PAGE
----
The ferry boatA.M.Halliday, photographed at dock during the visit of President Theodore Roosevelt to New Orleans, October 26, 1905. The river played a key role in the festivities that day. The President entered the city by ship, was greeted at the Stuyvesant Docks by Governor Blanchard, Mayor Behrman and other dignitaries and taken on the S.S. Comus for a river up to Audubon Park and back around down to the Algiers Naval Station. The river was packed with sightseers in every describable kind of vessel out to catch a glimpse of TR--among them the passengers of the A.M. Halliday. After an address and luncheon at the St. Charles Hotel, the President ended his visit--again at the river, as he sailed away to the Gulf on the Magnolia. The Daily Picayune reported that Roosevelt was delighted with his visit, impressed by the activity and extent of the Port and by the enthusiastic welcome given him by the residents of the Crescent City.For much of the 19th century, the right (or west) bank of the Mississippi, including the city of Algiers, was governed by its own Police Jury, entirely separate from the government in New Orleans. Algiers was incorporated into the City of New Orleans in 1870 as the 5th Municipal District, but this legal merging of the two sections could not erase the very real barrier that the great river had inevitably created between New Orleans and Algiers. Although ferries have provided access to the West Bank of the river from earliest times, the river has historically served as a divider between the city's two shores. While New Orleans boomed into a thriving metropolis in the years before the Civil War, Algiers--less than a mile away as the crow flies--stayed small and kept itself relatively isolated from the hustle and glitter on the east bank. Many Algiers residents rode the ferry to work each day, but many more remained on their side of the river, earned their livings on or near its banks, and valued the calmer pace of small town life offered on the West Bank. It was not until the twentieth century and the opening of the Huey P. Long Bridge in 1935 and, more significantly, the Greater New Orleans Bridge in 1958 (renamed the Crescent City Connection when its second span opened thirty years later) that the wide expanse of water separating the East and West banks metaphorically narrowed. In spite of the increased ease of movement between the east and west bank today, however, old habits and attitudes die hard, and the two banks remain in many ways distinct and separate--by choice now, perhaps, rather than by necessity.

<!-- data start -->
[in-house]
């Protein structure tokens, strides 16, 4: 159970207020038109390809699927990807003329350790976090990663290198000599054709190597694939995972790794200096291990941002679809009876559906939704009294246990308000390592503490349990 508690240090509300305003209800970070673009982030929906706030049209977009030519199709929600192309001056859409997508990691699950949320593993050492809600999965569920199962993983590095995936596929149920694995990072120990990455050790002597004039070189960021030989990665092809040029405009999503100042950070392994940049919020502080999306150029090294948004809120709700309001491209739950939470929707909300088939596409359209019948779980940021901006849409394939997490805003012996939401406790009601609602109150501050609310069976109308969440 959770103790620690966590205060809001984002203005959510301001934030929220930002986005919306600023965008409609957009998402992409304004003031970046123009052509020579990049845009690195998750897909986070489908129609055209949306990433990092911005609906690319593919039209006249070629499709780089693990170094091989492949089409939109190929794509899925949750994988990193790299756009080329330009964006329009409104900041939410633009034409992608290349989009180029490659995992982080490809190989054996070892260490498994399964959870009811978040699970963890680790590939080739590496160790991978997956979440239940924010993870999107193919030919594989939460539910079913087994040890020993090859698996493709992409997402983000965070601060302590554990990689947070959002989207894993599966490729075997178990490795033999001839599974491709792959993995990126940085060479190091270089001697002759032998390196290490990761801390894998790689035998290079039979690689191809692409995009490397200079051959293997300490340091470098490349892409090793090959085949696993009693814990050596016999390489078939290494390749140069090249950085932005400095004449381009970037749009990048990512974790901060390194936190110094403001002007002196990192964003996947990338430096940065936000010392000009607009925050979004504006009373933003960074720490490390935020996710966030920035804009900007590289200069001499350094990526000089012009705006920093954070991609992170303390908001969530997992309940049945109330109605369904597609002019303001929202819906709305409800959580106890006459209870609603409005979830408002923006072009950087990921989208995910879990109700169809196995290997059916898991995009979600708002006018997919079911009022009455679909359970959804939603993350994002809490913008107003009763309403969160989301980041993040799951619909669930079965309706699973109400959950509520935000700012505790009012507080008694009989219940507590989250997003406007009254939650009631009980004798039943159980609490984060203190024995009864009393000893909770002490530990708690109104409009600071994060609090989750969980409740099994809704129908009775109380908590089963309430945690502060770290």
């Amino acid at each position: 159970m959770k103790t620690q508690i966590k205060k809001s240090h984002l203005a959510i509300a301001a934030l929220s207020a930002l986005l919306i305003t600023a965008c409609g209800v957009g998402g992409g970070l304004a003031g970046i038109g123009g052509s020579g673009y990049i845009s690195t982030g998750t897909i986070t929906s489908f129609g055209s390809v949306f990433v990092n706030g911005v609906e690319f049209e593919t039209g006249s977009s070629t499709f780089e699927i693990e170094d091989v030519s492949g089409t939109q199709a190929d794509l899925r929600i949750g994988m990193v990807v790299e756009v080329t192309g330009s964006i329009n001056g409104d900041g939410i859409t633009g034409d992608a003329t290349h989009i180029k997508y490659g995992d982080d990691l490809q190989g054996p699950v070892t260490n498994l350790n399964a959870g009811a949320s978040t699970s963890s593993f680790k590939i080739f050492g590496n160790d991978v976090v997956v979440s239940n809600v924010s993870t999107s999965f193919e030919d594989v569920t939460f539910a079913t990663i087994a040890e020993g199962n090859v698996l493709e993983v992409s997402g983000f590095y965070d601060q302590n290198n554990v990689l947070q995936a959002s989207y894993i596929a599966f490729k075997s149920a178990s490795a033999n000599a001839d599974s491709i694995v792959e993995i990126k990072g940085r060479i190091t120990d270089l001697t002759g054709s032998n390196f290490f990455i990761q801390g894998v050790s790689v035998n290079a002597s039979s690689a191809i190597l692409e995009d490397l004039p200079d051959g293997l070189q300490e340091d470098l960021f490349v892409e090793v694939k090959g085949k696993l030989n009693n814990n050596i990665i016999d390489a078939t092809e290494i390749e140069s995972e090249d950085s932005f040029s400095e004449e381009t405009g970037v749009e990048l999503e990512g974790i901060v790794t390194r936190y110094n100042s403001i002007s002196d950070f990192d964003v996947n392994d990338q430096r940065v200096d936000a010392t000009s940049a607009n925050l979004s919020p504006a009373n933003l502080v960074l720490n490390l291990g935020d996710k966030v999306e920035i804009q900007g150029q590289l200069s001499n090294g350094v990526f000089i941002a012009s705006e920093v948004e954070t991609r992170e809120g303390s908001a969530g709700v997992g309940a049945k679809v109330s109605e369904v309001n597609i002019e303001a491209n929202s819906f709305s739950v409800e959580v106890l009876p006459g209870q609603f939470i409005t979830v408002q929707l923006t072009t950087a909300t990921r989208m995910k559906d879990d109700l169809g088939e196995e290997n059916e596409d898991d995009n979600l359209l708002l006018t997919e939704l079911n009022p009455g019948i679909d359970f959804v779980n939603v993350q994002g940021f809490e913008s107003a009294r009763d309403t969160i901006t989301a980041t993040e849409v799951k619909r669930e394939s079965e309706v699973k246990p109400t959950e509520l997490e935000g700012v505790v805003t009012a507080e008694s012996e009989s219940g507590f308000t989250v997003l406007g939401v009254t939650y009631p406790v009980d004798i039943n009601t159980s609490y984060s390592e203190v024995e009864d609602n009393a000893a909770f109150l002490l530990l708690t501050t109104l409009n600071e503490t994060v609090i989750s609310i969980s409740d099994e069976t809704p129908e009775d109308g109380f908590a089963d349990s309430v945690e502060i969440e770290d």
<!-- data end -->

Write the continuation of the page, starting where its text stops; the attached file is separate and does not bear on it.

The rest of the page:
On a "normal" day, the ferry provided the only public access between New Orleans and Algiers. In the absence of a bridge, even passenger trains had to be floated across the river on huge railroad ferryboats. The Southern Pacific Railroad trains crossed the river by ferry from the Southern Pacific yard in Algiers to the line's terminal at the foot of Elysian Fields.
[David Barrow Fischer Steamboat Collection]
Algiers' first public ferry was established in 1827, when the Louisiana legislature granted August Coycault and Barthelemy Gosselin a contract to operate a steam ferry from the foot of Patterson Street on the west bank to Jackson Square on the east bank. In 1834, a second ferry was added, its dock at de la Ronde Street and its east bank landing at St. Louis Street (moved later to Canal St.). And in 1858 a third ferry--the Third District Ferry began to run from Verret Street to Esplanade Ave; this later became the ferry that transported railroad cars across the river. The location of the landings of these three ferries shifted from time to time and additional routes were added, and the ferry business prospered until the Greater New Orleans Bridge opened in 1958 and the boats lost their practicality. Today, only the Canal Street Ferry remains of the original three and the "Lower Coast" of Algiers is now being served by the Chalmette Ferry.
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